The first step in transforming your staff into hostmasters is to establish a succinct list of communications essentials that will become your hotel's "core values of hospitality." But rather than just handing your staff a list of "standards," it's far more effective for the manager-leader to conduct a brainstorming session with the frontline team to flush out their own list as a starting point. Chances are they will come up with some of the same ideas the manager-leader would have put on their list anyway, but with significantly more "buy-in," having been involved in the process. Below are examples of "Core Values of Hospitality" that our industry's best "hostmasters" use.

  • Welcome guests before initiating transactions.
  • Anticipate guest needs before they become requests; offer assistance before it is requested.
  • Telephone hospitality techniques/standards for answering, placing calls on hold, and transferring when necessary.
  • Greeting guests first when encountering them in the lobby, corridors, and elsewhere on property; speaking first.
  • Welcoming complaints; listening with empathy, apologizing, resolving, and providing follow-up.
Once you have brainstormed with your frontline team and created a list of "core values of hospitality," this can become the focus of not only a monthly departmental training reinforcement meeting, but also the basis for conducting one-on-one coaching daily in the workplace.

Of course, a key component of any development program is to measure the results of the behaviors and performances that were the focus of the training. Of course guest surveys/comment cards are the most traditional tool; however, the best hotels also regularly measure hospitality in other ways on a continuous basis. One such example is for the managers, supervisors, and senior frontline staff to regularly conduct "hospitality audits" for each associate several times a month by watching them in action interacting with guests and completing a score sheet.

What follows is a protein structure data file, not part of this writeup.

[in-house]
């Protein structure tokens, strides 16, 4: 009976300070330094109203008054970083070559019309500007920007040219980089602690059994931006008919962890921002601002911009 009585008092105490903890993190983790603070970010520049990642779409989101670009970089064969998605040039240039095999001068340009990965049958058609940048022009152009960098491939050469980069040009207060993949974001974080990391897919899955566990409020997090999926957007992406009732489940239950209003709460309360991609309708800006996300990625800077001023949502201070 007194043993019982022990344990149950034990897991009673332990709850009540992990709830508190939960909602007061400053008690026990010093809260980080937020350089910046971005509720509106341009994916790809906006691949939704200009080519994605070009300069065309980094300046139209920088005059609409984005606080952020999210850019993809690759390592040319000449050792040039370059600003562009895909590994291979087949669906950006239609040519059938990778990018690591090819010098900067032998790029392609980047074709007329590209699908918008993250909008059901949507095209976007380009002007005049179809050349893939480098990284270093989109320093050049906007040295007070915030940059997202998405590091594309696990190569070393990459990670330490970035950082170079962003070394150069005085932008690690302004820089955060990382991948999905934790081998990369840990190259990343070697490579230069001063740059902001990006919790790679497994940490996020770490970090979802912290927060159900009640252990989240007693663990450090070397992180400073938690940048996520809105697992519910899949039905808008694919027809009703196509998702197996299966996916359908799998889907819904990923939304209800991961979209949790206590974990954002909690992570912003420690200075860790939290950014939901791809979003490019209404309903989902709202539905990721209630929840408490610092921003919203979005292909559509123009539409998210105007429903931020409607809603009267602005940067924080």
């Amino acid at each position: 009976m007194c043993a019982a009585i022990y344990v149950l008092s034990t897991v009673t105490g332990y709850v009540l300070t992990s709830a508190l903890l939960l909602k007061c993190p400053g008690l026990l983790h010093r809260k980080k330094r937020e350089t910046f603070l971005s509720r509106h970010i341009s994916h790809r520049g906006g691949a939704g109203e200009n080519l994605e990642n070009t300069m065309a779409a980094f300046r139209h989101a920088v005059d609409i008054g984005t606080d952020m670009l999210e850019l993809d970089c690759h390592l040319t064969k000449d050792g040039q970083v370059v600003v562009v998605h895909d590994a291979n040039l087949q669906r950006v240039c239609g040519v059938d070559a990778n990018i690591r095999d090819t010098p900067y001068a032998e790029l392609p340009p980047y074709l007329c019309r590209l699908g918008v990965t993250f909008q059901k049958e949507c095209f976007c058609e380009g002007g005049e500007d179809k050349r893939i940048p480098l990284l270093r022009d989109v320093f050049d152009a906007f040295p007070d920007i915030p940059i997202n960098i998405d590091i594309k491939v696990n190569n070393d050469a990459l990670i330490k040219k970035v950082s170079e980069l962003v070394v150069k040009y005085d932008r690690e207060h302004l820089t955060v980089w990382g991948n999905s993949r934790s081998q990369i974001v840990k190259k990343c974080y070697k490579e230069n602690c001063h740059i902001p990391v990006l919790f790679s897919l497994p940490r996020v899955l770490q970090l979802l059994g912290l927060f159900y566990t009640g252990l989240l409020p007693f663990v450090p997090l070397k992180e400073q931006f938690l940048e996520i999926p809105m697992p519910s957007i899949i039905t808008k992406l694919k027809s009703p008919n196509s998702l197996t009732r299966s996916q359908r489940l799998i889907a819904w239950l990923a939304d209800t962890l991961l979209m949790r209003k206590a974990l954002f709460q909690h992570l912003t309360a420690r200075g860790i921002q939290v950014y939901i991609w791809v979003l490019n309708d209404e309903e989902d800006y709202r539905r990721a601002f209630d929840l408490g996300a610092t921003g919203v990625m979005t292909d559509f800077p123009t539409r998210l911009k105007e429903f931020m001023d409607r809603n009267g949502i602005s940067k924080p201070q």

Another way to measure hospitality is to use a camcorder or digital camera to videotape the staff as they demonstrate hospitality excellence during role plays and skill rehearsal exercises, or for those who interact over the telephone, by recording phone calls and playing them back for training/coaching purposes. Of course there are numerous other ways to measure hospitality, such as involving guests in a "catch me at my best" program where they identify any staff members who were especially helpful, as well as via feedback from on-premise mystery shopping inspection companies.

By refocusing your staff's attention on these communications essentials for hospitality excellence, and by measuring the results of training on an ongoing basis, you, too, can transform your guest contact staff into "hostmasters."

Doug Kennedy, president of the Kennedy Training Network, has been a fixture on the hospitality and tourism industry conference circuit since 1989, having presented over 1,000 conference keynote sessions, educational seminars, and on-premise training workshops for diverse audiences representing every segment of the lodging industry. His articles have also appeared worldwide in more than 17 prominent international publications. Visit www.kennedytrainingnetwork.com for details or e-mail him at: doug@kennedytrainingnetwork.com